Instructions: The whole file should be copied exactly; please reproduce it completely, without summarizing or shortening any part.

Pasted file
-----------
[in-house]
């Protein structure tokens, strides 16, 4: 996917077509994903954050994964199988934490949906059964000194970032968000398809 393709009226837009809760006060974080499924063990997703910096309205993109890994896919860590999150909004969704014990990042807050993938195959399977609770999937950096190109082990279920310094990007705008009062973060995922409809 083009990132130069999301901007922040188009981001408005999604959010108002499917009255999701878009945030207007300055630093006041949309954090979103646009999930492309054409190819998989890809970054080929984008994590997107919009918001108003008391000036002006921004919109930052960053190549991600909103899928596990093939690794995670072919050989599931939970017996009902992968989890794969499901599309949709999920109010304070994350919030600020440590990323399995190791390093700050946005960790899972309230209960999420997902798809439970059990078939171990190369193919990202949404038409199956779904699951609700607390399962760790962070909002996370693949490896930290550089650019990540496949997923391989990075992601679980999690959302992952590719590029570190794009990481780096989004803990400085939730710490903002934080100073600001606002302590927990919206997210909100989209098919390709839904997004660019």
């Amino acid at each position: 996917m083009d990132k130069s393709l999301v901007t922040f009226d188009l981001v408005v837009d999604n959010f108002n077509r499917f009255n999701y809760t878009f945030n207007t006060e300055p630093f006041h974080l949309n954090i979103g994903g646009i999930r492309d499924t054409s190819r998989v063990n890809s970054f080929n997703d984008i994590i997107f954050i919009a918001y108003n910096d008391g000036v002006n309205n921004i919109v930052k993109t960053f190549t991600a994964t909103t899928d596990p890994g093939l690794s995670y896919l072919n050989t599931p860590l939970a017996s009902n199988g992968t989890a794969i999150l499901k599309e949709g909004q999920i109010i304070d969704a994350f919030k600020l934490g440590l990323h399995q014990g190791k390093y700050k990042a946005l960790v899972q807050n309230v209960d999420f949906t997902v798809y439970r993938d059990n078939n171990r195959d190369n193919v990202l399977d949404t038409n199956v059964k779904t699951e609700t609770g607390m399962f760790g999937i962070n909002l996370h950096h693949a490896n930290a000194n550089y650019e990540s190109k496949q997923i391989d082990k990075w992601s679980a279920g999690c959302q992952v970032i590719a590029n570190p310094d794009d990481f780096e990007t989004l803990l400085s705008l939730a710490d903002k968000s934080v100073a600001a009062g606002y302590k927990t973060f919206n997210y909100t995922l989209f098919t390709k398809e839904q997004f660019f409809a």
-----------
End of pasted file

[in-house]
């Protein structure tokens, strides 16, 4: 996917077509994903954050994964199988934490949906059964000194970032968000398809 393709009226837009809760006060974080499924063990997703910096309205993109890994896919860590999150909004969704014990990042807050993938195959399977609770999937950096190109082990279920310094990007705008009062973060995922409809 083009990132130069999301901007922040188009981001408005999604959010108002499917009255999701878009945030207007300055630093006041949309954090979103646009999930492309054409190819998989890809970054080929984008994590997107919009918001108003008391000036002006921004919109930052960053190549991600909103899928596990093939690794995670072919050989599931939970017996009902992968989890794969499901599309949709999920109010304070994350919030600020440590990323399995190791390093700050946005960790899972309230209960999420997902798809439970059990078939171990190369193919990202949404038409199956779904699951609700607390399962760790962070909002996370693949490896930290550089650019990540496949997923391989990075992601679980999690959302992952590719590029570190794009990481780096989004803990400085939730710490903002934080100073600001606002302590927990919206997210909100989209098919390709839904997004660019």
């Amino acid at each position: 996917m083009d990132k130069s393709l999301v901007t922040f009226d188009l981001v408005v837009d999604n959010f108002n077509r499917f009255n999701y809760t878009f945030n207007t006060e300055p630093f006041h974080l949309n954090i979103g994903g646009i999930r492309d499924t054409s190819r998989v063990n890809s970054f080929n997703d984008i994590i997107f954050i919009a918001y108003n910096d008391g000036v002006n309205n921004i919109v930052k993109t960053f190549t991600a994964t909103t899928d596990p890994g093939l690794s995670y896919l072919n050989t599931p860590l939970a017996s009902n199988g992968t989890a794969i999150l499901k599309e949709g909004q999920i109010i304070d969704a994350f919030k600020l934490g440590l990323h399995q014990g190791k390093y700050k990042a946005l960790v899972q807050n309230v209960d999420f949906t997902v798809y439970r993938d059990n078939n171990r195959d190369n193919v990202l399977d949404t038409n199956v059964k779904t699951e609700t609770g607390m399962f760790g999937i962070n909002l996370h950096h693949a490896n930290a000194n550089y650019e990540s190109k496949q997923i391989d082990k990075w992601s679980a279920g999690c959302q992952v970032i590719a590029n570190p310094d794009d990481f780096e990007t989004l803990l400085s705008l939730a710490d903002k968000s934080v100073a600001a009062g606002y302590k927990t973060f919206n997210y909100t995922l989209f098919t390709k398809e839904q997004f660019f409809a």